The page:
Dietary advice issued by health officials to millions of Britons almost 40 years ago to reduce fat consumption was not based on solid scientific evidence and should not have been introduced, researchers have concluded.
A study found that guidelines issued as early as 1977 suggesting that fat should form no more than 30 per cent of daily food intake to reduce the risk of heart disease were based on data from “a small number of unhealthy men” and were not justified by the research available at the time.
Campaigners and public health professionals yesterday underlined that the advice, in particular in relation to the risks posed by saturated fat, nonetheless remains valid and has been upheld by multiple studies since it was first issued.
Britons have been advised for decades that a healthy diet should limit saturated fat to just a tenth of daily calorie intake to reduce cholesterol, which is implicated in heart disease by creating narrowing of the arteries.
The researchers, whose work is published in the online journal Open Heart, looked at the medical research available in 1977 and 1983 when some 56 million Britons and 220 million Americans were first warned that fat intake should be limited for health reasons.
The new Anglo-American study looked at the basis for issuing such advice and found that it could not have been borne out by the scientific knowledge from medical trials of the era.
The research available was based on six studies involving some 2,500 men which had failed to establish any link between falling cholesterol and death rates from heart disease. The study also found there had been no research on women or the impact of the dietary recommendations themselves.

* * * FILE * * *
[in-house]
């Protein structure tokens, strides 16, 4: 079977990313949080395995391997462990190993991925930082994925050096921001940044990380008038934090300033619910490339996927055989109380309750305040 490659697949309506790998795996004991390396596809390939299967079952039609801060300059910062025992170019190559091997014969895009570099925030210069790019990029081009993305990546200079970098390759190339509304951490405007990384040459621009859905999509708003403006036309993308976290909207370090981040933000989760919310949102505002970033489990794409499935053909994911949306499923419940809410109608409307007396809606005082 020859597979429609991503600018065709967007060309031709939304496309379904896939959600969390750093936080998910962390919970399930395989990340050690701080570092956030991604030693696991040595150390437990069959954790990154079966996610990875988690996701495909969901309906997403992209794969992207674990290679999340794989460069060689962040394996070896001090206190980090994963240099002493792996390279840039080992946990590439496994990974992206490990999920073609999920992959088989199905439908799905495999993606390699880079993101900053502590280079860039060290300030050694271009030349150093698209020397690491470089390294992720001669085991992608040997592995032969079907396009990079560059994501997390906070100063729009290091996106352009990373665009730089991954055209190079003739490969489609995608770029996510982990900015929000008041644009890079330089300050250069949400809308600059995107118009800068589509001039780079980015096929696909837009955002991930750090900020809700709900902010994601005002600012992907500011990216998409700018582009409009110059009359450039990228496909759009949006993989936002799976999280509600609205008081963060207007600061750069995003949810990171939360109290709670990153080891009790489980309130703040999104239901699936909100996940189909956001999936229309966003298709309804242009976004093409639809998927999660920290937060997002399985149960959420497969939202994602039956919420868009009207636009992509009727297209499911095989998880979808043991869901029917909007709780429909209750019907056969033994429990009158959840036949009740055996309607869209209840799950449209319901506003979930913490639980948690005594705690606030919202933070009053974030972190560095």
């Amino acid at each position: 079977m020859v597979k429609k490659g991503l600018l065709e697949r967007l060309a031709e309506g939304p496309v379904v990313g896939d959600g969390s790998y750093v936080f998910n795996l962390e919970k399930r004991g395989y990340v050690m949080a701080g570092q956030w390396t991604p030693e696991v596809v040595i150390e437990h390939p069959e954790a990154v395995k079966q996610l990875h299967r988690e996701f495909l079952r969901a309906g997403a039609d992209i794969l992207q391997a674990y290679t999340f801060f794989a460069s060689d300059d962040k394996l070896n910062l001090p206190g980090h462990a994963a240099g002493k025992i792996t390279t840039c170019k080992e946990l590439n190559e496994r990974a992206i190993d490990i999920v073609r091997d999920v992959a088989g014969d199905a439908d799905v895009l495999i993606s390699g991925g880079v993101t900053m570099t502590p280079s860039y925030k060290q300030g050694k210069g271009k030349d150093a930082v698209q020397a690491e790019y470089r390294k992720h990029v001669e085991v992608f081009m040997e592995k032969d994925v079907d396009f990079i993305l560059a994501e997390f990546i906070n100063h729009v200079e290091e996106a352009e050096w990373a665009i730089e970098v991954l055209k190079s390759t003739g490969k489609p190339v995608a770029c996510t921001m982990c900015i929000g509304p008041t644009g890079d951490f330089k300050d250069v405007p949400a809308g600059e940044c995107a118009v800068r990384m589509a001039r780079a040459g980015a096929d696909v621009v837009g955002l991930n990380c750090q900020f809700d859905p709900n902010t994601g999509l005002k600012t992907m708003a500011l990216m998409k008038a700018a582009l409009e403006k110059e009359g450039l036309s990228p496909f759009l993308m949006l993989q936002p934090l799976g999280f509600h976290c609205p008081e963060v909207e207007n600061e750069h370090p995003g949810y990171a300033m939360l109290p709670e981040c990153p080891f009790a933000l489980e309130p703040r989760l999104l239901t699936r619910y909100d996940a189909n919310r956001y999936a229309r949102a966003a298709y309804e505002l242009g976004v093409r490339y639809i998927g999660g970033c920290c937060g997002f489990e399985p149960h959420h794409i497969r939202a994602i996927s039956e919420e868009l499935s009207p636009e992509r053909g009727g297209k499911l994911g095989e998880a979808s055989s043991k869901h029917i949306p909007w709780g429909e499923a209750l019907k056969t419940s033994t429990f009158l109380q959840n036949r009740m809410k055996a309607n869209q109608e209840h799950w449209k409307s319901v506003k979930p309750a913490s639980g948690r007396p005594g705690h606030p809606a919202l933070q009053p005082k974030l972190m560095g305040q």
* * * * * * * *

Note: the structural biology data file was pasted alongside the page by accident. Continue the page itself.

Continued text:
The study said: “It seems incomprehensible that dietary advice was introduced to 220 million Americans and 56 million UK citizens, given the contrary results from a small number of unhealthy men.”
It added: “Dietary advice not merely needs review, it should not have been introduced.”
Experts said that there was now ample evidence which showed a link between dietary fat and heart disease. But they also suggested the emphasis placed on saturated fat as the “main dietary villain” had also distracted attention from other risk factors such as sugars and carbohydrates.
Dr Rahul Bahl, a cardiologist at the Royal Berkshire NHS Trust in Reading, said: “There is a certainly a strong argument that an over-reliance in public health on saturated as the main dietary villain for cardiovascular disease has distracted from the risks posed by other nutrients, such as carbohydrates.”
Dieticians said the latest study had focused on too narrow a selection of medical trials and the evidential basis for reducing fat in diet was now strong.
Victoria Taylor, senior dietician at the British Heart Foundation, said: “Understanding the true relationship between diet and our health is not simple. It would be all but impossible to carry out a research trial where you controlled the diets of thousands of people over many years. We continue to recommend switching saturated fat for unsaturated fat.”
Dr Alison Tedstone, Chief Nutritionist at Public Health England, said: “This paper is not critical of current advice on saturated fats but suggests that the advice was introduced prematurely in the 1980s before there was the extensive evidence base that exists today.”
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